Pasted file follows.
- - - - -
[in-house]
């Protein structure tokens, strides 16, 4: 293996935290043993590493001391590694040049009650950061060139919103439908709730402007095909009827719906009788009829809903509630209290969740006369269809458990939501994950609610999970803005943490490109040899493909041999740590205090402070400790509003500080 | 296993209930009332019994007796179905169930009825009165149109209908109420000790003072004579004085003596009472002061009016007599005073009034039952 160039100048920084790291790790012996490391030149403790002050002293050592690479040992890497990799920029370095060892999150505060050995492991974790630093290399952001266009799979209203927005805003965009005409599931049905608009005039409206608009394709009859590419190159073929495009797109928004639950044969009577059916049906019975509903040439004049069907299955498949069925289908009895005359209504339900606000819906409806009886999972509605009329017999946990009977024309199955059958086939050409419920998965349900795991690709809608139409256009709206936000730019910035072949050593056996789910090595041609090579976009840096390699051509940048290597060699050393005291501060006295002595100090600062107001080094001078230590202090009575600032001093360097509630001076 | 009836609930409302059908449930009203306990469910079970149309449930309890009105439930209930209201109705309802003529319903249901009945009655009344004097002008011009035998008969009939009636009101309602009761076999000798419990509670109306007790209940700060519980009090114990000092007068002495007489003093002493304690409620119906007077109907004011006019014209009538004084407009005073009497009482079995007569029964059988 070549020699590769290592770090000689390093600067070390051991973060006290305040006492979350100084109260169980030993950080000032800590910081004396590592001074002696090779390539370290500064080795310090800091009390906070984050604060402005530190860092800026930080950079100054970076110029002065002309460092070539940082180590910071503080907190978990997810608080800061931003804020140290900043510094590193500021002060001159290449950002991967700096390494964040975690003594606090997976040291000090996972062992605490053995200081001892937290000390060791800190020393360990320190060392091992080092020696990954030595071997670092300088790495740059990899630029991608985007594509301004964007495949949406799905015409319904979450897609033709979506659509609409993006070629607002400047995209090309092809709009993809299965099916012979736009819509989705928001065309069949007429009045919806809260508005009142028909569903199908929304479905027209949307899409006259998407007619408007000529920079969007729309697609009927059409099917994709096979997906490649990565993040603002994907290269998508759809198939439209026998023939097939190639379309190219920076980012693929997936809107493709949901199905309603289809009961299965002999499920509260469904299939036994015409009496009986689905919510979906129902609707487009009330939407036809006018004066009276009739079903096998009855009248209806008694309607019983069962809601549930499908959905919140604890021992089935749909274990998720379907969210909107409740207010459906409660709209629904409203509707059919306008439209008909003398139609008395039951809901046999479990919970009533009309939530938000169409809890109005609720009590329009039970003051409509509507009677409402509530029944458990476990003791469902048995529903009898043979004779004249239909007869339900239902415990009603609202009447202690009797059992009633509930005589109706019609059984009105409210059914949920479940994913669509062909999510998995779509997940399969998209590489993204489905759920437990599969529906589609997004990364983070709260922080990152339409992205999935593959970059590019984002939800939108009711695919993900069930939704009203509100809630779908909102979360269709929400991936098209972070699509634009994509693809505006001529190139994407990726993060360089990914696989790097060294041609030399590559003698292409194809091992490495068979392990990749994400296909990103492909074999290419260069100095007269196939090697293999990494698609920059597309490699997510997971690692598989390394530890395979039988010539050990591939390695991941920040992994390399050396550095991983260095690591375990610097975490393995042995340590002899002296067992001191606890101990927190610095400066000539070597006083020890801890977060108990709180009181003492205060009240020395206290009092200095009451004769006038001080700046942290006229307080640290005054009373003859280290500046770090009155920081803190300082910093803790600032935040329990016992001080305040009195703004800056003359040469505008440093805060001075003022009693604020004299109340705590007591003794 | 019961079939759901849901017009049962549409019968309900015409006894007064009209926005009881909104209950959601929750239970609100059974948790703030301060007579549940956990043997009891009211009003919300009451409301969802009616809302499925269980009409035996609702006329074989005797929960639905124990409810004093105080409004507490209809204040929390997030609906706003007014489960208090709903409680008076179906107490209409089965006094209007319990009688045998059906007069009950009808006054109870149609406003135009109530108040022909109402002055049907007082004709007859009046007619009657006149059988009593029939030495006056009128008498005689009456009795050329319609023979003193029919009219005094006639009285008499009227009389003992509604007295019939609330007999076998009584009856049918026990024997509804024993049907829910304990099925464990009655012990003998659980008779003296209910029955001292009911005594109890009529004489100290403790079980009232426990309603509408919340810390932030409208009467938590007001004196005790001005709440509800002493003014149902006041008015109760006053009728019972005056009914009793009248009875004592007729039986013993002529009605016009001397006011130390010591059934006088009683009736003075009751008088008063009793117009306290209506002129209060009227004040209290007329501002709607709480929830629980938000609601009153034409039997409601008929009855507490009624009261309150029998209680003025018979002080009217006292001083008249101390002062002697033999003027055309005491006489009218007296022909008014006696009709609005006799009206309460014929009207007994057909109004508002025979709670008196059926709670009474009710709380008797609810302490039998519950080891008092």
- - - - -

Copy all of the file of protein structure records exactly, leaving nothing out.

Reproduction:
[in-house]
């Protein structure tokens, strides 16, 4: 293996935290043993590493001391590694040049009650950061060139919103439908709730402007095909009827719906009788009829809903509630209290969740006369269809458990939501994950609610999970803005943490490109040899493909041999740590205090402070400790509003500080 | 296993209930009332019994007796179905169930009825009165149109209908109420000790003072004579004085003596009472002061009016007599005073009034039952 160039100048920084790291790790012996490391030149403790002050002293050592690479040992890497990799920029370095060892999150505060050995492991974790630093290399952001266009799979209203927005805003965009005409599931049905608009005039409206608009394709009859590419190159073929495009797109928004639950044969009577059916049906019975509903040439004049069907299955498949069925289908009895005359209504339900606000819906409806009886999972509605009329017999946990009977024309199955059958086939050409419920998965349900795991690709809608139409256009709206936000730019910035072949050593056996789910090595041609090579976009840096390699051509940048290597060699050393005291501060006295002595100090600062107001080094001078230590202090009575600032001093360097509630001076 | 009836609930409302059908449930009203306990469910079970149309449930309890009105439930209930209201109705309802003529319903249901009945009655009344004097002008011009035998008969009939009636009101309602009761076999000798419990509670109306007790209940700060519980009090114990000092007068002495007489003093002493304690409620119906007077109907004011006019014209009538004084407009005073009497009482079995007569029964059988 070549020699590769290592770090000689390093600067070390051991973060006290305040006492979350100084109260169980030993950080000032800590910081004396590592001074002696090779390539370290500064080795310090800091009390906070984050604060402005530190860092800026930080950079100054970076110029002065002309460092070539940082180590910071503080907190978990997810608080800061931003804020140290900043510094590193500021002060001159290449950002991967700096390494964040975690003594606090997976040291000090996972062992605490053995200081001892937290000390060791800190020393360990320190060392091992080092020696990954030595071997670092300088790495740059990899630029991608985007594509301004964007495949949406799905015409319904979450897609033709979506659509609409993006070629607002400047995209090309092809709009993809299965099916012979736009819509989705928001065309069949007429009045919806809260508005009142028909569903199908929304479905027209949307899409006259998407007619408007000529920079969007729309697609009927059409099917994709096979997906490649990565993040603002994907290269998508759809198939439209026998023939097939190639379309190219920076980012693929997936809107493709949901199905309603289809009961299965002999499920509260469904299939036994015409009496009986689905919510979906129902609707487009009330939407036809006018004066009276009739079903096998009855009248209806008694309607019983069962809601549930499908959905919140604890021992089935749909274990998720379907969210909107409740207010459906409660709209629904409203509707059919306008439209008909003398139609008395039951809901046999479990919970009533009309939530938000169409809890109005609720009590329009039970003051409509509507009677409402509530029944458990476990003791469902048995529903009898043979004779004249239909007869339900239902415990009603609202009447202690009797059992009633509930005589109706019609059984009105409210059914949920479940994913669509062909999510998995779509997940399969998209590489993204489905759920437990599969529906589609997004990364983070709260922080990152339409992205999935593959970059590019984002939800939108009711695919993900069930939704009203509100809630779908909102979360269709929400991936098209972070699509634009994509693809505006001529190139994407990726993060360089990914696989790097060294041609030399590559003698292409194809091992490495068979392990990749994400296909990103492909074999290419260069100095007269196939090697293999990494698609920059597309490699997510997971690692598989390394530890395979039988010539050990591939390695991941920040992994390399050396550095991983260095690591375990610097975490393995042995340590002899002296067992001191606890101990927190610095400066000539070597006083020890801890977060108990709180009181003492205060009240020395206290009092200095009451004769006038001080700046942290006229307080640290005054009373003859280290500046770090009155920081803190300082910093803790600032935040329990016992001080305040009195703004800056003359040469505008440093805060001075003022009693604020004299109340705590007591003794 | 019961079939759901849901017009049962549409019968309900015409006894007064009209926005009881909104209950959601929750239970609100059974948790703030301060007579549940956990043997009891009211009003919300009451409301969802009616809302499925269980009409035996609702006329074989005797929960639905124990409810004093105080409004507490209809204040929390997030609906706003007014489960208090709903409680008076179906107490209409089965006094209007319990009688045998059906007069009950009808006054109870149609406003135009109530108040022909109402002055049907007082004709007859009046007619009657006149059988009593029939030495006056009128008498005689009456009795050329319609023979003193029919009219005094006639009285008499009227009389003992509604007295019939609330007999076998009584009856049918026990024997509804024993049907829910304990099925464990009655012990003998659980008779003296209910029955001292009911005594109890009529004489100290403790079980009232426990309603509408919340810390932030409208009467938590007001004196005790001005709440509800002493003014149902006041008015109760006053009728019972005056009914009793009248009875004592007729039986013993002529009605016009001397006011130390010591059934006088009683009736003075009751008088008063009793117009306290209506002129209060009227004040209290007329501002709607709480929830629980938000609601009153034409039997409601008929009855507490009624009261309150029998209680003025018979002080009217006292001083008249101390002062002697033999003027055309005491006489009218007296022909008014006696009709609005006799009206309460014929009207007994057909109004508002025979709670008196059926709670009474009710709380008797609810302490039998519950080891008092």